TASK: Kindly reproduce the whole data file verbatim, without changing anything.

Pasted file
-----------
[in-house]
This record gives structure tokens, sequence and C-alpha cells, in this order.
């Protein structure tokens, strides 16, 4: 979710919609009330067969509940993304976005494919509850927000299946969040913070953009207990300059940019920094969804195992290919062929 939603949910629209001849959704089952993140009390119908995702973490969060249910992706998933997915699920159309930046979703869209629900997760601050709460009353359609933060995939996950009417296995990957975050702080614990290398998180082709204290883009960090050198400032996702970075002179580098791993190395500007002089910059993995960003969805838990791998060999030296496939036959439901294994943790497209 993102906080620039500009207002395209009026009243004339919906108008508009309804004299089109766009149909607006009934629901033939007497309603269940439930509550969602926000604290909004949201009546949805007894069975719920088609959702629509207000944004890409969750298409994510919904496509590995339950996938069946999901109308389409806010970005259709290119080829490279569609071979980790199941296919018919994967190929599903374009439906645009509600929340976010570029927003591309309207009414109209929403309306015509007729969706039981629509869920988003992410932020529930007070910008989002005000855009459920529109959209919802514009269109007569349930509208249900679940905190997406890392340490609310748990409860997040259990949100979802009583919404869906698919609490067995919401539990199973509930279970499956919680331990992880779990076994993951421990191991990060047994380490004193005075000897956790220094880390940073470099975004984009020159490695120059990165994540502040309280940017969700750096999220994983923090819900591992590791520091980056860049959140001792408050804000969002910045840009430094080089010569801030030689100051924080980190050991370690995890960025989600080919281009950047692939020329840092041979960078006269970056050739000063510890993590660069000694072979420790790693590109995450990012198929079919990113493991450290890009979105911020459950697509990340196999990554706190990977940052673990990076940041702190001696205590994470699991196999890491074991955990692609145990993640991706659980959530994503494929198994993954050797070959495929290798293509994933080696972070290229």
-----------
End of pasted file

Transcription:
[in-house]
This record gives structure tokens, sequence and C-alpha cells, in this order.
């Protein structure tokens, strides 16, 4: 979710919609009330067969509940993304976005494919509850927000299946969040913070953009207990300059940019920094969804195992290919062929 939603949910629209001849959704089952993140009390119908995702973490969060249910992706998933997915699920159309930046979703869209629900997760601050709460009353359609933060995939996950009417296995990957975050702080614990290398998180082709204290883009960090050198400032996702970075002179580098791993190395500007002089910059993995960003969805838990791998060999030296496939036959439901294994943790497209 993102906080620039500009207002395209009026009243004339919906108008508009309804004299089109766009149909607006009934629901033939007497309603269940439930509550969602926000604290909004949201009546949805007894069975719920088609959702629509207000944004890409969750298409994510919904496509590995339950996938069946999901109308389409806010970005259709290119080829490279569609071979980790199941296919018919994967190929599903374009439906645009509600929340976010570029927003591309309207009414109209929403309306015509007729969706039981629509869920988003992410932020529930007070910008989002005000855009459920529109959209919802514009269109007569349930509208249900679940905190997406890392340490609310748990409860997040259990949100979802009583919404869906698919609490067995919401539990199973509930279970499956919680331990992880779990076994993951421990191991990060047994380490004193005075000897956790220094880390940073470099975004984009020159490695120059990165994540502040309280940017969700750096999220994983923090819900591992590791520091980056860049959140001792408050804000969002910045840009430094080089010569801030030689100051924080980190050991370690995890960025989600080919281009950047692939020329840092041979960078006269970056050739000063510890993590660069000694072979420790790693590109995450990012198929079919990113493991450290890009979105911020459950697509990340196999990554706190990977940052673990990076940041702190001696205590994470699991196999890491074991955990692609145990993640991706659980959530994503494929198994993954050797070959495929290798293509994933080696972070290229």